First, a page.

The LAV platform is planned to remain in service with the Marine Corps until 2035. The Marines aim to have prototypes for the LAV's replacement, dubbed the Armored Reconnaissance Vehicle (ARV), by 2023. The ARV was initially planned to be a networked family of wheeled vehicles capable of performing various mission sets, with 500 to be procured. However, in April 2021 the Marines revealed they had shifted focus to new capabilities for performing reconnaissance rather than specific types of platforms, and that the LAV-25 replacement may not be a new armored vehicle. Nevertheless, proposals for Advanced Reconnaissance Vehicle prototypes were due in May 2021; requirements were for a vehicle with a tethered unmanned aircraft system (UAS) and an open architecture approach allowing for integration of capabilities including battle management systems and communications suites, weighing less than 18.5 tons and being small enough to fit four on a Ship-to-Shore Connector. Vendors that submitted proposals include General Dynamics Land Systems, Textron, and BAE Systems. The Marine Corps plans to make up to three awards for ARV prototypes for testing and evaluation, then choose up to two to continue into a competitive engineering and manufacturing development phase in 2024, after which a decision will be made as to whether production will be pursued. Textron and GDLS were awarded Other Transaction Authority (OTA) contracts in July 2021 for prototypes to be built and evaluated over the next two years. BAE Systems will also participate in a separate technical study to see if a variant of its Amphibious Combat Vehicle can meet ARV requirements.
Developed from the AVGP family built by General Dynamics Land Systems, the LAV-25 is powered by a 6V53T Detroit Diesel turbo-charged engine, they are four-wheel drive (rear wheels) transferable to Eight-wheel drive. These vehicles are also amphibious, meaning they have the ability to "swim" but are limited to non-surf bodies of water (no oceans). While engaged in amphibious operations, the maximum speed is approximately 12 km/h (7.5 mph) using equipped propellers. The current Service Life Extension Program (SLEP) modifications will hinder or eliminate amphibious operations.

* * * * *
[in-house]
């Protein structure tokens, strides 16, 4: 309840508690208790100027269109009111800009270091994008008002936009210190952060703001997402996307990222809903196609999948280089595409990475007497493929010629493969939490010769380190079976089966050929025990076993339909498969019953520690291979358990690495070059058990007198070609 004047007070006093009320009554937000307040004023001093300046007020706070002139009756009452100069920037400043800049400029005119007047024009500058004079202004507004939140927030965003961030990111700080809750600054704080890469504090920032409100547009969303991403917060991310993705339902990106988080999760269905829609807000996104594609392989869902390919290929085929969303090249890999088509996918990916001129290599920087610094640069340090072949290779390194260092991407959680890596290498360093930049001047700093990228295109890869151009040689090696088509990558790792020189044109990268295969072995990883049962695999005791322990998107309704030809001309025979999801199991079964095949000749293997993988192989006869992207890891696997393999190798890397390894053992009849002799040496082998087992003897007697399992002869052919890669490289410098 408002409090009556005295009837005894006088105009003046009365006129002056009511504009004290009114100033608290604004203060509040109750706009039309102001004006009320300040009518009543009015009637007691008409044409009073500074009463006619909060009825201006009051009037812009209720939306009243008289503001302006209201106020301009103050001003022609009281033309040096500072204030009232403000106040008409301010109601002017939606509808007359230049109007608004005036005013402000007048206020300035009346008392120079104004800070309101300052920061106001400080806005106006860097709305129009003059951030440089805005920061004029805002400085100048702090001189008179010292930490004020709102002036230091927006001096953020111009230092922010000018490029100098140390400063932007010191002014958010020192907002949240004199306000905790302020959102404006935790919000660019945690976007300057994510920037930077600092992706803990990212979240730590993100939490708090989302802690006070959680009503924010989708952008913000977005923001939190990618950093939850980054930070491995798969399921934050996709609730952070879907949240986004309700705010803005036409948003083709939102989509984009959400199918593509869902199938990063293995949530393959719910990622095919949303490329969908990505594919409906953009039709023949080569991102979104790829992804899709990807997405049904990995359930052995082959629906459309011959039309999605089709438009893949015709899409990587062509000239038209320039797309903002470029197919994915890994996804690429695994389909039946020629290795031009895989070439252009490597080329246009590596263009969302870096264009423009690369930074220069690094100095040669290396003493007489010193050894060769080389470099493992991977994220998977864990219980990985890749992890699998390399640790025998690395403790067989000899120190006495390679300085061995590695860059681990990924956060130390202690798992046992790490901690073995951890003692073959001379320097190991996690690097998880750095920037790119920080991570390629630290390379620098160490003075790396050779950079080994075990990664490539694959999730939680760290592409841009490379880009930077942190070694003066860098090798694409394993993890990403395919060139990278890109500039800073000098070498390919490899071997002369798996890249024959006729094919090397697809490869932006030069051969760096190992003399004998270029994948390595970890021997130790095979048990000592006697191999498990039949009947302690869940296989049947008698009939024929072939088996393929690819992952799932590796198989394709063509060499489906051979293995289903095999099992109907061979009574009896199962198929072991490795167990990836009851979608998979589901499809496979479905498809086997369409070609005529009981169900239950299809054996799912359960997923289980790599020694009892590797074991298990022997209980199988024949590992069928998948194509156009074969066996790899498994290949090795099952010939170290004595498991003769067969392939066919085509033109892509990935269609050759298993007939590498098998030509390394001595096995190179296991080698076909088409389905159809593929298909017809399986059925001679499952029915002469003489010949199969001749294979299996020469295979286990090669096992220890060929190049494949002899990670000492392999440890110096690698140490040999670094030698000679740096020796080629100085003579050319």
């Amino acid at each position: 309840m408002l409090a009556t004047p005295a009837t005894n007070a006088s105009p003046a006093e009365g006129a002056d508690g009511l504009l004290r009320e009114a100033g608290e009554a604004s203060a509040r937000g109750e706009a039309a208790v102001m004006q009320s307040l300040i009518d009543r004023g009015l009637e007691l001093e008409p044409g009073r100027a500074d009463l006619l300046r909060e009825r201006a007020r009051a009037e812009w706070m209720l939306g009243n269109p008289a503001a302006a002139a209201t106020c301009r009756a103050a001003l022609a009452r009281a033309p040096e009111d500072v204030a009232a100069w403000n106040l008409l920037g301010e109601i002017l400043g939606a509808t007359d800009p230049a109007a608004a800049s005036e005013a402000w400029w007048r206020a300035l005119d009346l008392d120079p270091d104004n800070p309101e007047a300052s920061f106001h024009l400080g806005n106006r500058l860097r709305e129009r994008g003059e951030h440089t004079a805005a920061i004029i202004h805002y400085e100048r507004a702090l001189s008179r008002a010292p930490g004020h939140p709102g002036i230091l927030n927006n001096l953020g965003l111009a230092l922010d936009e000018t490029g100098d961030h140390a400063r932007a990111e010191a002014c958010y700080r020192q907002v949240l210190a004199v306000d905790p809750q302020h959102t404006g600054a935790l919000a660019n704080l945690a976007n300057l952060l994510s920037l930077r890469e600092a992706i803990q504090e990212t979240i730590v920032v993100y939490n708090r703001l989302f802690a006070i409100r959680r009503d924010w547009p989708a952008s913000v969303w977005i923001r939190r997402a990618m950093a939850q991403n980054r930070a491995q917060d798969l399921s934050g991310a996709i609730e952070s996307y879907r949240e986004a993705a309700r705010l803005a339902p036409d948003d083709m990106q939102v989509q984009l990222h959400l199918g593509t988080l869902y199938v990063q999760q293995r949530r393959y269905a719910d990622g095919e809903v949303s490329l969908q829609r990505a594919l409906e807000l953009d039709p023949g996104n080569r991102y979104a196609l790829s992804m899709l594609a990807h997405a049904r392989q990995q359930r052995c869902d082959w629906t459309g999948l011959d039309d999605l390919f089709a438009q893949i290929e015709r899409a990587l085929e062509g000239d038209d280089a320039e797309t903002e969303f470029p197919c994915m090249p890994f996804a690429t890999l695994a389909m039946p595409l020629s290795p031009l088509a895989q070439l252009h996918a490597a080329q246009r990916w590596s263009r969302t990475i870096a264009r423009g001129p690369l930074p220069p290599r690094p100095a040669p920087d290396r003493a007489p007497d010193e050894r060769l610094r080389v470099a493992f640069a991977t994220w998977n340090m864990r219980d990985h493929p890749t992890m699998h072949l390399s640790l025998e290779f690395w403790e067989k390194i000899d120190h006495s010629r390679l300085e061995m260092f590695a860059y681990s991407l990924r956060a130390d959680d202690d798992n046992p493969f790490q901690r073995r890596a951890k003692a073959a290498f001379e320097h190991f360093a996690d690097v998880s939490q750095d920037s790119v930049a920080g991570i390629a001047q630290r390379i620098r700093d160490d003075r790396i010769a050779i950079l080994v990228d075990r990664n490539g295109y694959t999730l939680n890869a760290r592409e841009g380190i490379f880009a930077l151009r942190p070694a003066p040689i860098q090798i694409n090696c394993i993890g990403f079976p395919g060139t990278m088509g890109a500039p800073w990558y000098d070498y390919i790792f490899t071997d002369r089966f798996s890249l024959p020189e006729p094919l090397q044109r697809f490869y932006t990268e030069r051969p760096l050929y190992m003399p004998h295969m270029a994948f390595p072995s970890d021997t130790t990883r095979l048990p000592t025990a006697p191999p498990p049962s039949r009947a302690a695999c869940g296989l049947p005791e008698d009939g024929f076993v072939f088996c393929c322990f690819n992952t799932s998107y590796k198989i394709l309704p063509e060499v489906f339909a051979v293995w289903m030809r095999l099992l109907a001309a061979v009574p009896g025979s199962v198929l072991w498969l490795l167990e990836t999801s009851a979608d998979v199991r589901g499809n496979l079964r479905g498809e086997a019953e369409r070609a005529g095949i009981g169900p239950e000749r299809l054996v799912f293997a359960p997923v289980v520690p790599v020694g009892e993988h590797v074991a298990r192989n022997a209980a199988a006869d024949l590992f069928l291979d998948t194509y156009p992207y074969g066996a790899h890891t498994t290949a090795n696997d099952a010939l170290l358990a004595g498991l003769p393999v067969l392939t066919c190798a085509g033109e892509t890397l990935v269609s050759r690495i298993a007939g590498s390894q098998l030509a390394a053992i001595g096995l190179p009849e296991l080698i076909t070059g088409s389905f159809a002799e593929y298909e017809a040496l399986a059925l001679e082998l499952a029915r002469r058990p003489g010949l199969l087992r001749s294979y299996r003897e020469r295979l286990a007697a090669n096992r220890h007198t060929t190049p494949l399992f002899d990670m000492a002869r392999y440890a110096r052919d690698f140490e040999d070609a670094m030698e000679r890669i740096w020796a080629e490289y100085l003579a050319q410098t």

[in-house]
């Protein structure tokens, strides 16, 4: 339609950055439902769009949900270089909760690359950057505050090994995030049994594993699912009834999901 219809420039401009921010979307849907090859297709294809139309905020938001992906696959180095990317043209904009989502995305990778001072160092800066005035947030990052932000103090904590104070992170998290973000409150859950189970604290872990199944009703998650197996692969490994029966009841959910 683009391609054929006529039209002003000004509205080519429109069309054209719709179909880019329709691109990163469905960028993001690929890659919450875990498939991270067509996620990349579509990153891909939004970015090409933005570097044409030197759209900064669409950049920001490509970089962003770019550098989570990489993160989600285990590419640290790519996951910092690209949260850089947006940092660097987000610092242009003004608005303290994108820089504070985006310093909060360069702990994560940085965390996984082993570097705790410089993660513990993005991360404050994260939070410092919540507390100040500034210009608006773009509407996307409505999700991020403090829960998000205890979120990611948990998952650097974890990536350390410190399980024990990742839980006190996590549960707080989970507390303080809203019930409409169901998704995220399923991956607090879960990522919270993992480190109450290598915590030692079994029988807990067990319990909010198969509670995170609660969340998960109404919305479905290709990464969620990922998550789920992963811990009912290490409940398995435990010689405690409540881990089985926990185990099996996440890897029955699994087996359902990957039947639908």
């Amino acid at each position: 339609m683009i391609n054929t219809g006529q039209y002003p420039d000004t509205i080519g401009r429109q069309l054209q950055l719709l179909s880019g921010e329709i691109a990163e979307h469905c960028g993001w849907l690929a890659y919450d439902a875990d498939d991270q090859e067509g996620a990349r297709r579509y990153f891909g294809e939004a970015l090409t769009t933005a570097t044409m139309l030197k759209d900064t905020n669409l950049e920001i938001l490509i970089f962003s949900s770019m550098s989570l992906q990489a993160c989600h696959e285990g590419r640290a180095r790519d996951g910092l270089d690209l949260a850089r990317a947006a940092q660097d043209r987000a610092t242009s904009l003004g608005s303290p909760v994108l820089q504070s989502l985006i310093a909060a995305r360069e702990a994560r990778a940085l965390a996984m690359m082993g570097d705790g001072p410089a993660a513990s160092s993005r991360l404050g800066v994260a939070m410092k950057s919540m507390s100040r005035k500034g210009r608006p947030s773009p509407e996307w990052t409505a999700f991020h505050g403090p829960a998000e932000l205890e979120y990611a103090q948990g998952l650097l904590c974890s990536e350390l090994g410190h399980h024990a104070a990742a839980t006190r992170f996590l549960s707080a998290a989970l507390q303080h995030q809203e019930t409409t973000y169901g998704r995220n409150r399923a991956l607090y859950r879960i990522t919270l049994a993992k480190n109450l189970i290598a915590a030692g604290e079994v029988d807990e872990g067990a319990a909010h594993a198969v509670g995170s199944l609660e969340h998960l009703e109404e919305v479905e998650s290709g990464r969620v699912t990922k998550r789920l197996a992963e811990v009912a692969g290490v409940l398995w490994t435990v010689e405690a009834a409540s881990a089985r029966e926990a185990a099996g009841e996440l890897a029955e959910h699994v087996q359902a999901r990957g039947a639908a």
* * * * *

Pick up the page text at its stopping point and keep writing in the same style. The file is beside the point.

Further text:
Typical land speeds are approximately 100 km/h (62.5 mph) in either 4- or 8-wheel drive; however, fuel economy decreases in 8-wheel drive. The vehicles operate on diesel fuel. They are equipped with a M242 Bushmaster 25 mm autocannon, two M240 7.62 mm machine guns, and two 4-barrel smoke grenade launchers located on the forward left and right sides of the turret. The crew is three; vehicle commander, gunner, and driver; and four passengers (scouts) with combat gear.
The LAV-25 is a lightly armored vehicle. The base model is protected by light gauge high hardness steel armor (MIL-A-46100), varying in nominal thickness from 4.71 mm to 9.71 mm. This level of high-hardness steel armor is intended only to offer protection against small arms rounds such as the common 7.62x39mm M1943 ball used by the AKM, to achieve the lowest possible weight and cost.